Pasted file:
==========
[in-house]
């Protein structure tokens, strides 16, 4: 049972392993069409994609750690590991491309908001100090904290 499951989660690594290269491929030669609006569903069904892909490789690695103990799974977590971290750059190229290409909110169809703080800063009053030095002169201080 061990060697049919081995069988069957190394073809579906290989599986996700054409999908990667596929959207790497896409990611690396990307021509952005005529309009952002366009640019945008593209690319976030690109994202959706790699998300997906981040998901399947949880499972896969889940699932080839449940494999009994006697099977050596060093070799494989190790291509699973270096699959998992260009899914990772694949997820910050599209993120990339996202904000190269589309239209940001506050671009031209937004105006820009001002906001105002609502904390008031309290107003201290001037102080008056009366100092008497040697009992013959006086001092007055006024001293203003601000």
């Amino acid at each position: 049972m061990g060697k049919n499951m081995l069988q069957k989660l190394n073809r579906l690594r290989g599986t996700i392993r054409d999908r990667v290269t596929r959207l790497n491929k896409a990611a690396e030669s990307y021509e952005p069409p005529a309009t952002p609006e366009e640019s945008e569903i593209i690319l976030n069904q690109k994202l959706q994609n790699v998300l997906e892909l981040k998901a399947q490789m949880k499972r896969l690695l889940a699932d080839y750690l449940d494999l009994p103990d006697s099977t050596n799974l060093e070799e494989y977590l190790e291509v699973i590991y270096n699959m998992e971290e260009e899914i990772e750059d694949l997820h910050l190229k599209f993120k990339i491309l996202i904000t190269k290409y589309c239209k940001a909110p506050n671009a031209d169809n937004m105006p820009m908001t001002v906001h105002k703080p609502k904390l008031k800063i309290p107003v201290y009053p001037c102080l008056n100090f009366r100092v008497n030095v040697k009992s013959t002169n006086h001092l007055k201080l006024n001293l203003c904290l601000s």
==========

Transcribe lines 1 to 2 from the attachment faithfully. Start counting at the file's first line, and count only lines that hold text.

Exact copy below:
[in-house]
């Protein structure tokens, strides 16, 4: 049972392993069409994609750690590991491309908001100090904290 499951989660690594290269491929030669609006569903069904892909490789690695103990799974977590971290750059190229290409909110169809703080800063009053030095002169201080 061990060697049919081995069988069957190394073809579906290989599986996700054409999908990667596929959207790497896409990611690396990307021509952005005529309009952002366009640019945008593209690319976030690109994202959706790699998300997906981040998901399947949880499972896969889940699932080839449940494999009994006697099977050596060093070799494989190790291509699973270096699959998992260009899914990772694949997820910050599209993120990339996202904000190269589309239209940001506050671009031209937004105006820009001002906001105002609502904390008031309290107003201290001037102080008056009366100092008497040697009992013959006086001092007055006024001293203003601000």